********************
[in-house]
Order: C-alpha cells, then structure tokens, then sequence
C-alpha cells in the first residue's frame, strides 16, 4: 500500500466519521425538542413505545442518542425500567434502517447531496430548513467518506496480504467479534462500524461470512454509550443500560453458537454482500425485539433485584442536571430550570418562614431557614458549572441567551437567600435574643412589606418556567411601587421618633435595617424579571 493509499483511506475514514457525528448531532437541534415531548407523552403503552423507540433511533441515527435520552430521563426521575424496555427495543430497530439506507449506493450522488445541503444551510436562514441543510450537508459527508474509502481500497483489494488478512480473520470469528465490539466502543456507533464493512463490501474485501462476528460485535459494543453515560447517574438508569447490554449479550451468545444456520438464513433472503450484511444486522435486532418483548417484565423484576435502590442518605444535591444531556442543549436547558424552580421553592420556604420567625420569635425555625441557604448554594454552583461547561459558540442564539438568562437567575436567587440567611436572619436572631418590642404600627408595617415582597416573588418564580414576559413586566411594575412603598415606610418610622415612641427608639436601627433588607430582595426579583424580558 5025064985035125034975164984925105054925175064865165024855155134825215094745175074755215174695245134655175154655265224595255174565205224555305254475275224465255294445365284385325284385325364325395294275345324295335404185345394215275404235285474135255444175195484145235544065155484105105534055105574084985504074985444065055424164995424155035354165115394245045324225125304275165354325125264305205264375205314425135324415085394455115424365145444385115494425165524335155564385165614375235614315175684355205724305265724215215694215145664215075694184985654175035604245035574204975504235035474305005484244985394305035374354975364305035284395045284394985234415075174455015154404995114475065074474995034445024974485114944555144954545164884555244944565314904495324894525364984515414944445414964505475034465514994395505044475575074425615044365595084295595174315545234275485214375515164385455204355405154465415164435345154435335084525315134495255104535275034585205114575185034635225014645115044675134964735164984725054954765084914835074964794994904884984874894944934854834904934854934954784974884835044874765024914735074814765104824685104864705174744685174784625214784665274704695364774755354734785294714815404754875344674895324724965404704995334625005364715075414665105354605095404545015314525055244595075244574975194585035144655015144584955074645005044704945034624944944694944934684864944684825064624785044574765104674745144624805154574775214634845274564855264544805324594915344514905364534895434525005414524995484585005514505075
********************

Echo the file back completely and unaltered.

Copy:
[in-house]
Order: C-alpha cells, then structure tokens, then sequence
C-alpha cells in the first residue's frame, strides 16, 4: 500500500466519521425538542413505545442518542425500567434502517447531496430548513467518506496480504467479534462500524461470512454509550443500560453458537454482500425485539433485584442536571430550570418562614431557614458549572441567551437567600435574643412589606418556567411601587421618633435595617424579571 493509499483511506475514514457525528448531532437541534415531548407523552403503552423507540433511533441515527435520552430521563426521575424496555427495543430497530439506507449506493450522488445541503444551510436562514441543510450537508459527508474509502481500497483489494488478512480473520470469528465490539466502543456507533464493512463490501474485501462476528460485535459494543453515560447517574438508569447490554449479550451468545444456520438464513433472503450484511444486522435486532418483548417484565423484576435502590442518605444535591444531556442543549436547558424552580421553592420556604420567625420569635425555625441557604448554594454552583461547561459558540442564539438568562437567575436567587440567611436572619436572631418590642404600627408595617415582597416573588418564580414576559413586566411594575412603598415606610418610622415612641427608639436601627433588607430582595426579583424580558 5025064985035125034975164984925105054925175064865165024855155134825215094745175074755215174695245134655175154655265224595255174565205224555305254475275224465255294445365284385325284385325364325395294275345324295335404185345394215275404235285474135255444175195484145235544065155484105105534055105574084985504074985444065055424164995424155035354165115394245045324225125304275165354325125264305205264375205314425135324415085394455115424365145444385115494425165524335155564385165614375235614315175684355205724305265724215215694215145664215075694184985654175035604245035574204975504235035474305005484244985394305035374354975364305035284395045284394985234415075174455015154404995114475065074474995034445024974485114944555144954545164884555244944565314904495324894525364984515414944445414964505475034465514994395505044475575074425615044365595084295595174315545234275485214375515164385455204355405154465415164435345154435335084525315134495255104535275034585205114575185034635225014645115044675134964735164984725054954765084914835074964794994904884984874894944934854834904934854934954784974884835044874765024914735074814765104824685104864705174744685174784625214784665274704695364774755354734785294714815404754875344674895324724965404704995334625005364715075414665105354605095404545015314525055244595075244574975194585035144655015144584955074645005044704945034624944944694944934684864944684825064624785044574765104674745144624805154574775214634845274564855264544805324594915344514905364534895434525005414524995484585005514505075